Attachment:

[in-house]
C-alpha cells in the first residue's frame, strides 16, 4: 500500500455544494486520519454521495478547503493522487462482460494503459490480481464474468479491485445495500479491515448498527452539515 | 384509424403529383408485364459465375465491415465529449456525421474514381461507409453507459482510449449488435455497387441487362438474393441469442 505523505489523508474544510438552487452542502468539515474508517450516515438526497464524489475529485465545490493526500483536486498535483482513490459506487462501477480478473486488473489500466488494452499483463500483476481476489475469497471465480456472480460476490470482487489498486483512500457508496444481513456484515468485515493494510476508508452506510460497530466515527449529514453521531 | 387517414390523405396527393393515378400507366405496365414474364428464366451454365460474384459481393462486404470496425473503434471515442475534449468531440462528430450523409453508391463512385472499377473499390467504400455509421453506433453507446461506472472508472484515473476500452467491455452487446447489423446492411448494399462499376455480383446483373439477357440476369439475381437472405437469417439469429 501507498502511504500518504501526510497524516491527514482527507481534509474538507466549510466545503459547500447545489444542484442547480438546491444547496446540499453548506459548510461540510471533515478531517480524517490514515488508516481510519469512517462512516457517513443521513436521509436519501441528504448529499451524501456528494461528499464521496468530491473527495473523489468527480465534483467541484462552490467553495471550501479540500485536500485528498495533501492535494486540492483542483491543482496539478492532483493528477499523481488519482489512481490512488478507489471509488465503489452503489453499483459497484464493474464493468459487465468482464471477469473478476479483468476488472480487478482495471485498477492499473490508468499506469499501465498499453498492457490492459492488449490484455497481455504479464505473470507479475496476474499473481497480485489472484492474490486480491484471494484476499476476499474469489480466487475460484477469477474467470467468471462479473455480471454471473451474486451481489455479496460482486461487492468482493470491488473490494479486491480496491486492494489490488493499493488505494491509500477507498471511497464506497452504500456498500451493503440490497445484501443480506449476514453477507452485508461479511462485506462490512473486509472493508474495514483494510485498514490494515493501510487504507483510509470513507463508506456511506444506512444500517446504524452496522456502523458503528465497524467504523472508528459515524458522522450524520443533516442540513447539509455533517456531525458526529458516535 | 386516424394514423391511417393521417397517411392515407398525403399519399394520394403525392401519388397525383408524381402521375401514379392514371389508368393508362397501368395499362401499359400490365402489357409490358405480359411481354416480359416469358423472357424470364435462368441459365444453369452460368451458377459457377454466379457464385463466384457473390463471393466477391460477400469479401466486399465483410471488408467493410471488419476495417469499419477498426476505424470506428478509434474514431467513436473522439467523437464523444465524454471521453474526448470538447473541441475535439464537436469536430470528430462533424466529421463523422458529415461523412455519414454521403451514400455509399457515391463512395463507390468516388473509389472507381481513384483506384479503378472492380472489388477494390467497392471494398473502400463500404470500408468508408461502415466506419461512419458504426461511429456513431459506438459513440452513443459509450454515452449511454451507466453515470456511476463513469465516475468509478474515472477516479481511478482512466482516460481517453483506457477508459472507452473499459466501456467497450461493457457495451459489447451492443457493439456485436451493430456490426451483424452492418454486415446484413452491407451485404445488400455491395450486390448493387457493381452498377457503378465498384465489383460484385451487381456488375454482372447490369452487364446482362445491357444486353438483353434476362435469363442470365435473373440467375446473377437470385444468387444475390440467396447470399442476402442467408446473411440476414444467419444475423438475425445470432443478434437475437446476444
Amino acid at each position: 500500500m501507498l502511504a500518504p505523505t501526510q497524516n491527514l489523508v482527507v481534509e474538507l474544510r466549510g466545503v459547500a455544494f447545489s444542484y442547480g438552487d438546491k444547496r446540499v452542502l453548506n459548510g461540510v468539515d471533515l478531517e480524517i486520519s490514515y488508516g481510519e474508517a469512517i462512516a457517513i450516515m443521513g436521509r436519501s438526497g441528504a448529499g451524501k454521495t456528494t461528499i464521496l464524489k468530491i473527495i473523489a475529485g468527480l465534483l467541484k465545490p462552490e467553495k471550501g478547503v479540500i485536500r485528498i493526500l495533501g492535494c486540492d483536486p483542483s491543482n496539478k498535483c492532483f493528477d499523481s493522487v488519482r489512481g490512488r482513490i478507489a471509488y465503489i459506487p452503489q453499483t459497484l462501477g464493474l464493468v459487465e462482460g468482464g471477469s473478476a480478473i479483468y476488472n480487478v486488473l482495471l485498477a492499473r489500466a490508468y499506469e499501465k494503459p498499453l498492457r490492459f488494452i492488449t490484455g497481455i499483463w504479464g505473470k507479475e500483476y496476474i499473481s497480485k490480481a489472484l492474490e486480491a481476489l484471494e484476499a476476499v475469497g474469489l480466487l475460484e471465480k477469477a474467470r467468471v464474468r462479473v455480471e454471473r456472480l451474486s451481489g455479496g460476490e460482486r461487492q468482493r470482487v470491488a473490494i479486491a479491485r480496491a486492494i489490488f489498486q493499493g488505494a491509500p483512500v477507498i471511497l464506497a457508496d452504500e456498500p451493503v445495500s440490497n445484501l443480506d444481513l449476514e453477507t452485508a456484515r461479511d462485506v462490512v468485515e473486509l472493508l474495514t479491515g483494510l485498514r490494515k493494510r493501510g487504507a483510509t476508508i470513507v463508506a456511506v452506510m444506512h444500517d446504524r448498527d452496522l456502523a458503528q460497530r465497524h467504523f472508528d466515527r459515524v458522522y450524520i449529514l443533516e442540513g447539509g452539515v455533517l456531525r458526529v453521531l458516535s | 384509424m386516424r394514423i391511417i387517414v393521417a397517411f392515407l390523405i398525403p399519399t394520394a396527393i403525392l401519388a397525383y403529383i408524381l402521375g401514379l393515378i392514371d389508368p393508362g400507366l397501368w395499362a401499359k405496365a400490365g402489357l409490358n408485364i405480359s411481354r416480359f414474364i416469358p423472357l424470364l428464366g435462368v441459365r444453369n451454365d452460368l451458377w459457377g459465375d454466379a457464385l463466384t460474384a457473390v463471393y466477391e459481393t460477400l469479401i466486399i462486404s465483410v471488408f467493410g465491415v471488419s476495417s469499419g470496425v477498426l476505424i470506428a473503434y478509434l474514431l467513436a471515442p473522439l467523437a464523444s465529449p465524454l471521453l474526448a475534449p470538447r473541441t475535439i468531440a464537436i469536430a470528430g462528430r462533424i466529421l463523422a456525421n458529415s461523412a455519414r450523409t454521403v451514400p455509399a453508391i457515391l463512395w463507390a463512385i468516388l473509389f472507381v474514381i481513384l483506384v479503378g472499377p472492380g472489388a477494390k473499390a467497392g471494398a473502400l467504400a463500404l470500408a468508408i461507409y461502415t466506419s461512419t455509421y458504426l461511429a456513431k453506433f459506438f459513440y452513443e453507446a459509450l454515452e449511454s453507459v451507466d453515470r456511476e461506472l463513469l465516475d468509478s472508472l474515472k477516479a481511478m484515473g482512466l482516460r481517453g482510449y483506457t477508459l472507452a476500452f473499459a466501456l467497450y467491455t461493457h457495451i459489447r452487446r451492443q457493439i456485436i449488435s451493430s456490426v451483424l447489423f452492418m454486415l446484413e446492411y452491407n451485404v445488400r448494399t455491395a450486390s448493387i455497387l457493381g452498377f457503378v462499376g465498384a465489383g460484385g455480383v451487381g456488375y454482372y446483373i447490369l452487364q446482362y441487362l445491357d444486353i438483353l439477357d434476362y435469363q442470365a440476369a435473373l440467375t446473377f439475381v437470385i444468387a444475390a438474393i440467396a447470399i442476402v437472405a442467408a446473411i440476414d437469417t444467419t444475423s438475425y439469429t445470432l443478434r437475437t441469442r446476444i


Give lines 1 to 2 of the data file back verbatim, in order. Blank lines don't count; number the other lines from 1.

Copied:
[in-house]
C-alpha cells in the first residue's frame, strides 16, 4: 500500500455544494486520519454521495478547503493522487462482460494503459490480481464474468479491485445495500479491515448498527452539515 | 384509424403529383408485364459465375465491415465529449456525421474514381461507409453507459482510449449488435455497387441487362438474393441469442 505523505489523508474544510438552487452542502468539515474508517450516515438526497464524489475529485465545490493526500483536486498535483482513490459506487462501477480478473486488473489500466488494452499483463500483476481476489475469497471465480456472480460476490470482487489498486483512500457508496444481513456484515468485515493494510476508508452506510460497530466515527449529514453521531 | 387517414390523405396527393393515378400507366405496365414474364428464366451454365460474384459481393462486404470496425473503434471515442475534449468531440462528430450523409453508391463512385472499377473499390467504400455509421453506433453507446461506472472508472484515473476500452467491455452487446447489423446492411448494399462499376455480383446483373439477357440476369439475381437472405437469417439469429 501507498502511504500518504501526510497524516491527514482527507481534509474538507466549510466545503459547500447545489444542484442547480438546491444547496446540499453548506459548510461540510471533515478531517480524517490514515488508516481510519469512517462512516457517513443521513436521509436519501441528504448529499451524501456528494461528499464521496468530491473527495473523489468527480465534483467541484462552490467553495471550501479540500485536500485528498495533501492535494486540492483542483491543482496539478492532483493528477499523481488519482489512481490512488478507489471509488465503489452503489453499483459497484464493474464493468459487465468482464471477469473478476479483468476488472480487478482495471485498477492499473490508468499506469499501465498499453498492457490492459492488449490484455497481455504479464505473470507479475496476474499473481497480485489472484492474490486480491484471494484476499476476499474469489480466487475460484477469477474467470467468471462479473455480471454471473451474486451481489455479496460482486461487492468482493470491488473490494479486491480496491486492494489490488493499493488505494491509500477507498471511497464506497452504500456498500451493503440490497445484501443480506449476514453477507452485508461479511462485506462490512473486509472493508474495514483494510485498514490494515493501510487504507483510509470513507463508506456511506444506512444500517446504524452496522456502523458503528465497524467504523472508528459515524458522522450524520443533516442540513447539509455533517456531525458526529458516535 | 386516424394514423391511417393521417397517411392515407398525403399519399394520394403525392401519388397525383408524381402521375401514379392514371389508368393508362397501368395499362401499359400490365402489357409490358405480359411481354416480359416469358423472357424470364435462368441459365444453369452460368451458377459457377454466379457464385463466384457473390463471393466477391460477400469479401466486399465483410471488408467493410471488419476495417469499419477498426476505424470506428478509434474514431467513436473522439467523437464523444465524454471521453474526448470538447473541441475535439464537436469536430470528430462533424466529421463523422458529415461523412455519414454521403451514400455509399457515391463512395463507390468516388473509389472507381481513384483506384479503378472492380472489388477494390467497392471494398473502400463500404470500408468508408461502415466506419461512419458504426461511429456513431459506438459513440452513443459509450454515452449511454451507466453515470456511476463513469465516475468509478474515472477516479481511478482512466482516460481517453483506457477508459472507452473499459466501456467497450461493457457495451459489447451492443457493439456485436451493430456490426451483424452492418454486415446484413452491407451485404445488400455491395450486390448493387457493381452498377457503378465498384465489383460484385451487381456488375454482372447490369452487364446482362445491357444486353438483353434476362435469363442470365435473373440467375446473377437470385444468387444475390440467396447470399442476402442467408446473411440476414444467419444475423438475425445470432443478434437475437446476444